From move-in day to graduation day, students require reliable Wi-Fi to be successful. Not only does Wi-Fi enable effective collaboration and creativity, but it can also be a driver to attract and retain students and faculty to campus. As the need for seamless connectivity on college and university campuses continues to expand, are schools measuring up to student expectations? We wanted to find out.
In partnership with the Center for Digital Education, Cisco Meraki conducted two surveys, one of higher education decision-makers and one of college students — to better understand students’ habits and needs regarding network use and technology and how that compares to what their counterparts in leadership perceive. We asked almost identical questions of these two audiences and compared the results.
The results were fascinating. While the full survey report outlines many interesting findings, three key things stood out that warranted further analysis:
1. Students aren’t utilizing campus to its full potential because of unreliable Wi-Fi
We asked students where they complete their school work and use Wi-Fi the most. We then asked higher education leaders where they think students complete their school work and use the Wi-Fi the most. Both audiences were also asked how reliable they thought the Wi-Fi was in those areas. Surprisingly, the study showed a large discrepancy between the students actual Wi-Fi use and the leaders perception of what the students use. While the vast majority of students ranked the school library, on campus housing, and off-campus housing as the top three locations to work and use Wi-Fi, the leaders listed study rooms and dining/common areas as primary student work locations. Why aren’t students completing school work and using Wi-Fi in all of the areas leadership thinks they are?
When asked how reliable the Wi-Fi was in the same locations, the discrepancy was shocking. In every location highlighted, more than half of leaders thought Wi-Fi was very reliable, yet less than 25% of students thought so (with the exception of the library). More specifically, 40% of leadership versus 22% of students think Wi-Fi is highly reliable in dorms and 42% of leadership think Wi-Fi is somewhat reliable outdoors, while 57% of students say there is no outdoor Wi-Fi. To top it off, when students were asked “What technology would you like to see your campus provide to enhance the student experience?” the top answer, getting 54% of the responses, was reliable Wi-Fi.
While students want to seamlessly roam from their dorm room, to class, to the outdoor quad and have reliable connections in order to socialize and work, this isn’t being provided to the standard students expect. In order to provide the best experience for students, reliable Wi-Fi everywhere on campus is key.
2. While Wi-Fi is important, schools can’t forget about the wired network
Students are bringing more and more wireless devices with them to campus, especially when they live in dorms. On average, students who live on campus bring 9 devices with them to school, while those who commute bring an average of 3. The survey showed that students and higher education leaders were aligned on the top two devices students bring to campus (laptops and smartphones), but the third device was surprising. For students living on campus, 43% bring a desktop computer, a large difference from the 18% predicted by education leaders. Instead, leadership overestimated students bringing other wireless technologies, like tablets, video game consoles, and smart watches.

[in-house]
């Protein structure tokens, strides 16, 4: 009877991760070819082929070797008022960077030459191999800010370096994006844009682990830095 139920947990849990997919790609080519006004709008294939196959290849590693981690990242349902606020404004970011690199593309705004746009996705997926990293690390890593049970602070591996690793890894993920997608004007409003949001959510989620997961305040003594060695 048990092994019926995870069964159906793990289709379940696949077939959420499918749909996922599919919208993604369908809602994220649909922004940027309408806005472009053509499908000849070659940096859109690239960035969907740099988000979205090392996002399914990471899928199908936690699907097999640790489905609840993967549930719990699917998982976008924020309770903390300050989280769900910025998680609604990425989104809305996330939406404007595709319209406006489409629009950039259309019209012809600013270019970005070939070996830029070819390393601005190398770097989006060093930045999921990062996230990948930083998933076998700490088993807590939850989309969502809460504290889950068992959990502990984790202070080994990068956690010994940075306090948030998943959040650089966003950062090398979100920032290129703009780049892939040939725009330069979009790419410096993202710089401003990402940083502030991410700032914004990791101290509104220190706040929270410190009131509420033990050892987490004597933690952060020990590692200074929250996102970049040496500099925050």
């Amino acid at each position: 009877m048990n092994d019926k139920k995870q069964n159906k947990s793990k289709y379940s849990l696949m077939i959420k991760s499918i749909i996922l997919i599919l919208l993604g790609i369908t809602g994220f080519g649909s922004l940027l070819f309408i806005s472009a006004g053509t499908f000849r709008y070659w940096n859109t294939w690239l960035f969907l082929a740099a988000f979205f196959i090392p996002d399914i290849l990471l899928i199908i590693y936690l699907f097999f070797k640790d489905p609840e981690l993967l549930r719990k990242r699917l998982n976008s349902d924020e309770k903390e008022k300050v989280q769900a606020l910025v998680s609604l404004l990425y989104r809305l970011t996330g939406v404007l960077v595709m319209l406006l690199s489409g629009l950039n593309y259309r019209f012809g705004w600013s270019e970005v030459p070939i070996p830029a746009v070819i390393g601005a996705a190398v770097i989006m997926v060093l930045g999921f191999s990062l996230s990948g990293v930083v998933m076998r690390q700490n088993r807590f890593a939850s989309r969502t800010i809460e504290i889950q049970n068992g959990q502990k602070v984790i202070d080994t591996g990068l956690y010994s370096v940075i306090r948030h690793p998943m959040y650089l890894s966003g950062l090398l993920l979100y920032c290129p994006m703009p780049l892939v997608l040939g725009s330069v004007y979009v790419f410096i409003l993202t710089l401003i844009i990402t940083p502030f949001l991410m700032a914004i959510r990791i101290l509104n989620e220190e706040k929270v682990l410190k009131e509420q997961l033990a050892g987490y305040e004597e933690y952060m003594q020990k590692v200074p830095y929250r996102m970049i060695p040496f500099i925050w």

While the number of wireless technologies students bring to school will continue to increase, schools can’t forget about the wired network. Students still demand a wired connection, especially in their dorm rooms. Plus, a reliable network backbone is key to supporting high-density wireless access points everywhere on campus. Ensuring the underlying wired network is ready for what students will throw at it is just as important as the wireless.
3. Improving campus Wi-Fi can greatly reduce the number of help desk tickets
Students on average submit 11 help desk tickets per year, on par with higher education leaders’ estimations of 13 tickets a year. This means that students are submitting help desk tickets around once a month, and when you multiply that by the number of students, the amount of tickets is staggering. It’s no surprise that students and leaders agree that most tickets are submitted when the Wi-Fi goes down.
By providing always-on connections, students will complain less about the Wi-Fi and in turn, submit less tickets. This not only saves on IT resources, but gives those teams time back in their day to work on more proactive and impactful projects that can benefit the university.
Overall, the surveys found that students want to see reliable Wi-Fi on campus to enhance their experience, and they are not getting the always-on connection higher education leaders believe they’re providing. But it’s not too late to turn this around – higher education institutions can start by evaluating solutions that provide the access students deserve, while being easier for the IT team to set up and manage.